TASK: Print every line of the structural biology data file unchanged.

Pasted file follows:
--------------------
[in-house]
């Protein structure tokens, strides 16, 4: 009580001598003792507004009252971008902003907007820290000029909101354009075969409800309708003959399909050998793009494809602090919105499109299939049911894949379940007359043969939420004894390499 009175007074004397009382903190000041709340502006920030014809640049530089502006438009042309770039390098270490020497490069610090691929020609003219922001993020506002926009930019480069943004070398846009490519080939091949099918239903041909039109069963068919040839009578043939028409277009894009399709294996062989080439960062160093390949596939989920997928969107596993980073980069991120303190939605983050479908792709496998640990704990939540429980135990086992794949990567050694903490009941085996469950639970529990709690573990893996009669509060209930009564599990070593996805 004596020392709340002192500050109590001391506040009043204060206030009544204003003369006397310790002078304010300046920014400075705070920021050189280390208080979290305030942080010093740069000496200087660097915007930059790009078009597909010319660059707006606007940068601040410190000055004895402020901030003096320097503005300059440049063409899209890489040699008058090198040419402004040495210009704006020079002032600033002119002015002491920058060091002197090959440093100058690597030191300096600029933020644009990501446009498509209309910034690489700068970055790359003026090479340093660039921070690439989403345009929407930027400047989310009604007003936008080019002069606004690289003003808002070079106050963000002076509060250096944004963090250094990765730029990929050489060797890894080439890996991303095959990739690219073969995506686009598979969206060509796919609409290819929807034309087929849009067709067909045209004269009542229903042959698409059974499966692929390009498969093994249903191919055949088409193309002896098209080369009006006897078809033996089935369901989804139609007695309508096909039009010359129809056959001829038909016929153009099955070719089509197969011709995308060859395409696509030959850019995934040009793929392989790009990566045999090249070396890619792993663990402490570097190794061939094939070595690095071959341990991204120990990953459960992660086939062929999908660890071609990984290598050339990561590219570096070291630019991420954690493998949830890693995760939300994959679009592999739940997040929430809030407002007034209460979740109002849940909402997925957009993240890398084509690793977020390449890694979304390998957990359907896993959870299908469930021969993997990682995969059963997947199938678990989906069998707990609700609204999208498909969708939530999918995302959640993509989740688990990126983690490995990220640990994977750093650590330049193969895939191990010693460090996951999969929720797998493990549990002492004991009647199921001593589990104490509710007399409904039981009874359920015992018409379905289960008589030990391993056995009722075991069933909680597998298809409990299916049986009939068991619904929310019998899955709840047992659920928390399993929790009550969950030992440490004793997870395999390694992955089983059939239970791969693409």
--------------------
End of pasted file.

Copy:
[in-house]
């Protein structure tokens, strides 16, 4: 009580001598003792507004009252971008902003907007820290000029909101354009075969409800309708003959399909050998793009494809602090919105499109299939049911894949379940007359043969939420004894390499 009175007074004397009382903190000041709340502006920030014809640049530089502006438009042309770039390098270490020497490069610090691929020609003219922001993020506002926009930019480069943004070398846009490519080939091949099918239903041909039109069963068919040839009578043939028409277009894009399709294996062989080439960062160093390949596939989920997928969107596993980073980069991120303190939605983050479908792709496998640990704990939540429980135990086992794949990567050694903490009941085996469950639970529990709690573990893996009669509060209930009564599990070593996805 004596020392709340002192500050109590001391506040009043204060206030009544204003003369006397310790002078304010300046920014400075705070920021050189280390208080979290305030942080010093740069000496200087660097915007930059790009078009597909010319660059707006606007940068601040410190000055004895402020901030003096320097503005300059440049063409899209890489040699008058090198040419402004040495210009704006020079002032600033002119002015002491920058060091002197090959440093100058690597030191300096600029933020644009990501446009498509209309910034690489700068970055790359003026090479340093660039921070690439989403345009929407930027400047989310009604007003936008080019002069606004690289003003808002070079106050963000002076509060250096944004963090250094990765730029990929050489060797890894080439890996991303095959990739690219073969995506686009598979969206060509796919609409290819929807034309087929849009067709067909045209004269009542229903042959698409059974499966692929390009498969093994249903191919055949088409193309002896098209080369009006006897078809033996089935369901989804139609007695309508096909039009010359129809056959001829038909016929153009099955070719089509197969011709995308060859395409696509030959850019995934040009793929392989790009990566045999090249070396890619792993663990402490570097190794061939094939070595690095071959341990991204120990990953459960992660086939062929999908660890071609990984290598050339990561590219570096070291630019991420954690493998949830890693995760939300994959679009592999739940997040929430809030407002007034209460979740109002849940909402997925957009993240890398084509690793977020390449890694979304390998957990359907896993959870299908469930021969993997990682995969059963997947199938678990989906069998707990609700609204999208498909969708939530999918995302959640993509989740688990990126983690490995990220640990994977750093650590330049193969895939191990010693460090996951999969929720797998493990549990002492004991009647199921001593589990104490509710007399409904039981009874359920015992018409379905289960008589030990391993056995009722075991069933909680597998298809409990299916049986009939068991619904929310019998899955709840047992659920928390399993929790009550969950030992440490004793997870395999390694992955089983059939239970791969693409």